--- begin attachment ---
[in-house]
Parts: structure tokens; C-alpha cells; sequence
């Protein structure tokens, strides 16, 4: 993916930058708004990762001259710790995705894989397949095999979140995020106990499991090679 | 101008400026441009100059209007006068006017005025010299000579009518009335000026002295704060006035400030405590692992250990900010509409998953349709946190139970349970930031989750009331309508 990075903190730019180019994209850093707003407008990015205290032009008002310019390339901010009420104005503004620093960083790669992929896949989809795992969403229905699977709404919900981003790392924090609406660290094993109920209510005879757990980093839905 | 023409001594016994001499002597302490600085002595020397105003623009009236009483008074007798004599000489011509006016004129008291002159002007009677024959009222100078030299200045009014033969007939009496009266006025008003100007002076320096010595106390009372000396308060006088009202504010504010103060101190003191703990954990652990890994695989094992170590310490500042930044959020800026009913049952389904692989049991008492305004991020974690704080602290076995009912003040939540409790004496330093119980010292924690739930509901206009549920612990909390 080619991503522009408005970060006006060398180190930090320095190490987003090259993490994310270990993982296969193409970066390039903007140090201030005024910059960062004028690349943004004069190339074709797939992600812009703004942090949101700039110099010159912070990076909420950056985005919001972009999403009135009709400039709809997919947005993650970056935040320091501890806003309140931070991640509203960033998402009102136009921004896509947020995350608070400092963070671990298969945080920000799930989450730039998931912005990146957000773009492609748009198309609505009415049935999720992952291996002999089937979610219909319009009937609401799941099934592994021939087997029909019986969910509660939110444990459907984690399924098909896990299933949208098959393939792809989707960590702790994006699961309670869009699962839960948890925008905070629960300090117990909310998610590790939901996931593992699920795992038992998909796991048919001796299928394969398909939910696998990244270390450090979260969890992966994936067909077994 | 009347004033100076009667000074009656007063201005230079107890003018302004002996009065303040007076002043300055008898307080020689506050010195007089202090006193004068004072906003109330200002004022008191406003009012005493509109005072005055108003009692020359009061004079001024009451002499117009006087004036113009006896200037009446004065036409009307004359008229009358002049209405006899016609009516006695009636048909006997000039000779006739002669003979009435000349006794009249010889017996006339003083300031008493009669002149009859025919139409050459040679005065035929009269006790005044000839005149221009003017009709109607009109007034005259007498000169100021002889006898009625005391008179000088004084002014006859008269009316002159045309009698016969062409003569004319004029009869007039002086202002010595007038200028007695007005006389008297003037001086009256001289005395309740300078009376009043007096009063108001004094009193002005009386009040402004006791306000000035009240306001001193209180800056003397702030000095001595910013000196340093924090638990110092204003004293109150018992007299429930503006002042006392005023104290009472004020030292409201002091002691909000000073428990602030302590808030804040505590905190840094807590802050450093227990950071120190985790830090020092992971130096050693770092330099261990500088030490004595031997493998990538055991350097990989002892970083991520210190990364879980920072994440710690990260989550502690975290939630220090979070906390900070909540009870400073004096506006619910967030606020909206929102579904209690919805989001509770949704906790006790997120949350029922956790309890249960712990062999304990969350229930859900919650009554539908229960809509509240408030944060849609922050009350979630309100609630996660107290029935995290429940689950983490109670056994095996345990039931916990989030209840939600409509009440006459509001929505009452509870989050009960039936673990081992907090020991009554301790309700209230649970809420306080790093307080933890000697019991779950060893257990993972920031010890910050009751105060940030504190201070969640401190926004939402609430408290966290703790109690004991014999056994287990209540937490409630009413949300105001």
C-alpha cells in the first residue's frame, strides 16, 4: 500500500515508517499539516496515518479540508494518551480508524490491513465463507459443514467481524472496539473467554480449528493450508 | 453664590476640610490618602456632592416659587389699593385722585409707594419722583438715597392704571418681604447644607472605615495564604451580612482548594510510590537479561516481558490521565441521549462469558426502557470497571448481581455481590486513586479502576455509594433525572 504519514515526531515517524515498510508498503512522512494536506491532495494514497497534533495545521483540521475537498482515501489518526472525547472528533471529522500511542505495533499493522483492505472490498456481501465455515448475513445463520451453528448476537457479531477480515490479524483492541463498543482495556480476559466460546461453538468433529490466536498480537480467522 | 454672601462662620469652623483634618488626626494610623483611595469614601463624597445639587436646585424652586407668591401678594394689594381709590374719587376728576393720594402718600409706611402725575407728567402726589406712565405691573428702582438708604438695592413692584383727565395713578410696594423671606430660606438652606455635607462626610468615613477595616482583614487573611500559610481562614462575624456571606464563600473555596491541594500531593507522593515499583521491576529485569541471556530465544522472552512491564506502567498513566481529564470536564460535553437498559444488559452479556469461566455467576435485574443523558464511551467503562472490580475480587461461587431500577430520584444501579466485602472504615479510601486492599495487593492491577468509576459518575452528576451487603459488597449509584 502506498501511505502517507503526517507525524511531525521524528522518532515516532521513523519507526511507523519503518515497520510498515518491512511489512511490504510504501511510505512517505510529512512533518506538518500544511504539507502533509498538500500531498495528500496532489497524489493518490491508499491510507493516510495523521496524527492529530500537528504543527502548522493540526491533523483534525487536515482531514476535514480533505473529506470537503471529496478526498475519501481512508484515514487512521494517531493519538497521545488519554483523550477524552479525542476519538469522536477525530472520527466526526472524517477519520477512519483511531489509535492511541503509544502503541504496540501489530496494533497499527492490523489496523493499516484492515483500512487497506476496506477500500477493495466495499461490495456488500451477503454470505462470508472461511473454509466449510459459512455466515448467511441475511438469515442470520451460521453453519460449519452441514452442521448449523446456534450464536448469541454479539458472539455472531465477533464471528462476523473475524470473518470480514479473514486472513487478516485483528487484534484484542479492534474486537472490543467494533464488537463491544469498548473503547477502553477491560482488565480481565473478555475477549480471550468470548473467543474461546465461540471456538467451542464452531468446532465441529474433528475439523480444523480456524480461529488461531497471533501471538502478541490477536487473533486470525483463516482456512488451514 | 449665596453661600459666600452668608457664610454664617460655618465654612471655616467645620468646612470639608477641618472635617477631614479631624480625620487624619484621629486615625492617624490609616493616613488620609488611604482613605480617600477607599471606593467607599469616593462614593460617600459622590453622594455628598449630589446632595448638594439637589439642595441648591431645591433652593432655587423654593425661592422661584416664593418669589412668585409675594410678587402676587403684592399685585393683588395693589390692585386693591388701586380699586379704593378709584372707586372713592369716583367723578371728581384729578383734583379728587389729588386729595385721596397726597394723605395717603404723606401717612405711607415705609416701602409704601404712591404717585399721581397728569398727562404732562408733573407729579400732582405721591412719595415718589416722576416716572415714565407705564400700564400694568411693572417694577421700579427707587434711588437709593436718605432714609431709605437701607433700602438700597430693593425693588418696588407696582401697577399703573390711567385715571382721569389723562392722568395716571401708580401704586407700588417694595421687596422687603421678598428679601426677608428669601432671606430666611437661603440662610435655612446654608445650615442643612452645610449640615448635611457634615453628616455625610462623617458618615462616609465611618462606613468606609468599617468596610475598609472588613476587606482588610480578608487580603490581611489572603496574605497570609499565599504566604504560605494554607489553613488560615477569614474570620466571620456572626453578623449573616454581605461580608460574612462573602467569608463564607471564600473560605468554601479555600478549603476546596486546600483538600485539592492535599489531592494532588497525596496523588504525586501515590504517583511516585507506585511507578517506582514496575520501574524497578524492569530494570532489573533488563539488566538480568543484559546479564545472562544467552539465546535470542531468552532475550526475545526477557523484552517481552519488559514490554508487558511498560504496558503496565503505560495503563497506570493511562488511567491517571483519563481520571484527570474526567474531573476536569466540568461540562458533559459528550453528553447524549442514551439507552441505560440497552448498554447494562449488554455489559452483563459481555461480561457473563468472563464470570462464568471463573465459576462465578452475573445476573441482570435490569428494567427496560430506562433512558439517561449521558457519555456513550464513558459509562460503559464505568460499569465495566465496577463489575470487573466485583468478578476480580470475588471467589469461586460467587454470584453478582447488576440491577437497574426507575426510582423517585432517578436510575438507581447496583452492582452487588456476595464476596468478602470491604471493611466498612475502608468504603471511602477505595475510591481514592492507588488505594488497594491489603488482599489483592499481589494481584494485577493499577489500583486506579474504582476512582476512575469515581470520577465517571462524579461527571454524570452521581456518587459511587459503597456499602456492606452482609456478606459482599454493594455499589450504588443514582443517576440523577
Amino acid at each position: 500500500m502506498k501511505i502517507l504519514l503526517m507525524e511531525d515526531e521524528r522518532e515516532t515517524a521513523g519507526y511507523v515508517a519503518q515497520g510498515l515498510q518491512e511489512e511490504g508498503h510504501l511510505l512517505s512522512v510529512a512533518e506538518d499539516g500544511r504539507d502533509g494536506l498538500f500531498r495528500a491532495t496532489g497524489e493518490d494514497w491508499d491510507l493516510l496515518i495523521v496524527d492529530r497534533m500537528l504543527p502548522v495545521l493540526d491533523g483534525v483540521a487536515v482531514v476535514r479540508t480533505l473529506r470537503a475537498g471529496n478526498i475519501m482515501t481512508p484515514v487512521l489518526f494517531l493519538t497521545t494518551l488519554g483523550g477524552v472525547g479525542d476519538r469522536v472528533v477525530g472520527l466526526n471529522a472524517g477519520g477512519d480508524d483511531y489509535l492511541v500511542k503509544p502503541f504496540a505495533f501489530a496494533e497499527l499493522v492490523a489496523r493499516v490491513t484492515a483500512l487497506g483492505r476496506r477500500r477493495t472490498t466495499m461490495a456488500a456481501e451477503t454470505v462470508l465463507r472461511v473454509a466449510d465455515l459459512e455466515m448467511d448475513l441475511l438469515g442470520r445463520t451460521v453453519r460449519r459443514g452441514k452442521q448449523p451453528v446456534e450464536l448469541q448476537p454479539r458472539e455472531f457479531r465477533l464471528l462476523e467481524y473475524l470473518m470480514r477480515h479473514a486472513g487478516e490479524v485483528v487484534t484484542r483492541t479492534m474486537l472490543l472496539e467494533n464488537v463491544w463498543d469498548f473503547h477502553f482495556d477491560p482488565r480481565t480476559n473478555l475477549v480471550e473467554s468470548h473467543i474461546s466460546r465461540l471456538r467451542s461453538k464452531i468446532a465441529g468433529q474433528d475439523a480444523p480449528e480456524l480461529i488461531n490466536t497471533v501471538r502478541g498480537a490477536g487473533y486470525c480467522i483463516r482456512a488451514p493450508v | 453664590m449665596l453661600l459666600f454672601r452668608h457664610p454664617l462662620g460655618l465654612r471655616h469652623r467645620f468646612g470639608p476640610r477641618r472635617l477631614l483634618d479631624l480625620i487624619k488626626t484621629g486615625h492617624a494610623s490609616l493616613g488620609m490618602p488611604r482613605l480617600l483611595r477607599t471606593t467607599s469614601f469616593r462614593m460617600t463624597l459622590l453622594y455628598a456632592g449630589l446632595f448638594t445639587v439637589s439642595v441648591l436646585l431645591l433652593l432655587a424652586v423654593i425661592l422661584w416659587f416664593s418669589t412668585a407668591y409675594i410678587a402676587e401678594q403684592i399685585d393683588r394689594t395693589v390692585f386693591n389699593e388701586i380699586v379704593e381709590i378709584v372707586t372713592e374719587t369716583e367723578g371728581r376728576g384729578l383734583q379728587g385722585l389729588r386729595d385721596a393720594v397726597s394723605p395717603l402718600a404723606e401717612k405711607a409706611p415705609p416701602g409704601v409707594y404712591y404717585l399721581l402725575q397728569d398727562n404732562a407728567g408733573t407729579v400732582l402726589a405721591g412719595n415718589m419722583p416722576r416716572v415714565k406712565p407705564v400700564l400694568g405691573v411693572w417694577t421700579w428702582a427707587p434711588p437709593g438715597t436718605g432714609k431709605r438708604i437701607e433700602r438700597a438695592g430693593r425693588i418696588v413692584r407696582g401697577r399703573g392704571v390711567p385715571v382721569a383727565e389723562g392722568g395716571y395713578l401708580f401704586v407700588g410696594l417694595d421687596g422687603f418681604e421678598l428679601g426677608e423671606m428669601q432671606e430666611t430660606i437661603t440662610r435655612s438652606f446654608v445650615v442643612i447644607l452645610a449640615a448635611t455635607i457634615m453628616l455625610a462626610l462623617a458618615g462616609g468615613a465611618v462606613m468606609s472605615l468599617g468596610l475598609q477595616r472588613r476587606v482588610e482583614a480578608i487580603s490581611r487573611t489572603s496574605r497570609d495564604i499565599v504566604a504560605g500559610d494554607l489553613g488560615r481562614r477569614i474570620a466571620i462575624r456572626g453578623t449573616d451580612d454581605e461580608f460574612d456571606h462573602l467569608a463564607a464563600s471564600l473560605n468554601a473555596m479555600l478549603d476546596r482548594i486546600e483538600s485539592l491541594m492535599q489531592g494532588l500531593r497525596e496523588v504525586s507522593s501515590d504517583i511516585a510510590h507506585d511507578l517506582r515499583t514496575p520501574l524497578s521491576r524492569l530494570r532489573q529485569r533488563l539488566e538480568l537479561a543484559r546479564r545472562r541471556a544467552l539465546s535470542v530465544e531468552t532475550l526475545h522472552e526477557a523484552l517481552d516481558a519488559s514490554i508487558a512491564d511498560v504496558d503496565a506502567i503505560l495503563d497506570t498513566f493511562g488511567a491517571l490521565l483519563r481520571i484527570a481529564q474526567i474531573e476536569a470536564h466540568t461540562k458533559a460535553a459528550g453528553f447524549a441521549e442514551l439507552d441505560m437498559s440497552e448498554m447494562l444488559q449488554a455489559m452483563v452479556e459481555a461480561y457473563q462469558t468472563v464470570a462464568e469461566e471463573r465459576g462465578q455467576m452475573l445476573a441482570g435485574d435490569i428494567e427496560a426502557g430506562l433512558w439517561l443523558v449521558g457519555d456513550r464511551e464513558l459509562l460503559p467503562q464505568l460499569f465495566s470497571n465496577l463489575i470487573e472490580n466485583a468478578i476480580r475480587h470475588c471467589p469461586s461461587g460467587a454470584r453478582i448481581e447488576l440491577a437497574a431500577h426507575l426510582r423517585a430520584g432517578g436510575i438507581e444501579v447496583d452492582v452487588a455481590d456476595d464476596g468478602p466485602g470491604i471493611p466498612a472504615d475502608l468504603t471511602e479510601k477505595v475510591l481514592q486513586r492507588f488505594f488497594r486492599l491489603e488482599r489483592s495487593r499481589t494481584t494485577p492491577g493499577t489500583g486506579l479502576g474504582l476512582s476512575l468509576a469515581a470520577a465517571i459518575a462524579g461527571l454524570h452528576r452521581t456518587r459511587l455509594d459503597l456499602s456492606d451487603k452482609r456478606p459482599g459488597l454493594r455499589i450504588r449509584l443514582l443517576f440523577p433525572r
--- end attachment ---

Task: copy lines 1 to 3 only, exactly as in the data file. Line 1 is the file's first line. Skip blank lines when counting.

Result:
[in-house]
Parts: structure tokens; C-alpha cells; sequence
């Protein structure tokens, strides 16, 4: 993916930058708004990762001259710790995705894989397949095999979140995020106990499991090679 | 101008400026441009100059209007006068006017005025010299000579009518009335000026002295704060006035400030405590692992250990900010509409998953349709946190139970349970930031989750009331309508 990075903190730019180019994209850093707003407008990015205290032009008002310019390339901010009420104005503004620093960083790669992929896949989809795992969403229905699977709404919900981003790392924090609406660290094993109920209510005879757990980093839905 | 023409001594016994001499002597302490600085002595020397105003623009009236009483008074007798004599000489011509006016004129008291002159002007009677024959009222100078030299200045009014033969007939009496009266006025008003100007002076320096010595106390009372000396308060006088009202504010504010103060101190003191703990954990652990890994695989094992170590310490500042930044959020800026009913049952389904692989049991008492305004991020974690704080602290076995009912003040939540409790004496330093119980010292924690739930509901206009549920612990909390 080619991503522009408005970060006006060398180190930090320095190490987003090259993490994310270990993982296969193409970066390039903007140090201030005024910059960062004028690349943004004069190339074709797939992600812009703004942090949101700039110099010159912070990076909420950056985005919001972009999403009135009709400039709809997919947005993650970056935040320091501890806003309140931070991640509203960033998402009102136009921004896509947020995350608070400092963070671990298969945080920000799930989450730039998931912005990146957000773009492609748009198309609505009415049935999720992952291996002999089937979610219909319009009937609401799941099934592994021939087997029909019986969910509660939110444990459907984690399924098909896990299933949208098959393939792809989707960590702790994006699961309670869009699962839960948890925008905070629960300090117990909310998610590790939901996931593992699920795992038992998909796991048919001796299928394969398909939910696998990244270390450090979260969890992966994936067909077994 | 009347004033100076009667000074009656007063201005230079107890003018302004002996009065303040007076002043300055008898307080020689506050010195007089202090006193004068004072906003109330200002004022008191406003009012005493509109005072005055108003009692020359009061004079001024009451002499117009006087004036113009006896200037009446004065036409009307004359008229009358002049209405006899016609009516006695009636048909006997000039000779006739002669003979009435000349006794009249010889017996006339003083300031008493009669002149009859025919139409050459040679005065035929009269006790005044000839005149221009003017009709109607009109007034005259007498000169100021002889006898009625005391008179000088004084002014006859008269009316002159045309009698016969062409003569004319004029009869007039002086202002010595007038200028007695007005006389008297003037001086009256001289005395309740300078009376009043007096009063108001004094009193002005009386009040402004006791306000000035009240306001001193209180800056003397702030000095001595910013000196340093924090638990110092204003004293109150018992007299429930503006002042006392005023104290009472004020030292409201002091002691909000000073428990602030302590808030804040505590905190840094807590802050450093227990950071120190985790830090020092992971130096050693770092330099261990500088030490004595031997493998990538055991350097990989002892970083991520210190990364879980920072994440710690990260989550502690975290939630220090979070906390900070909540009870400073004096506006619910967030606020909206929102579904209690919805989001509770949704906790006790997120949350029922956790309890249960712990062999304990969350229930859900919650009554539908229960809509509240408030944060849609922050009350979630309100609630996660107290029935995290429940689950983490109670056994095996345990039931916990989030209840939600409509009440006459509001929505009452509870989050009960039936673990081992907090020991009554301790309700209230649970809420306080790093307080933890000697019991779950060893257990993972920031010890910050009751105060940030504190201070969640401190926004939402609430408290966290703790109690004991014999056994287990209540937490409630009413949300105001």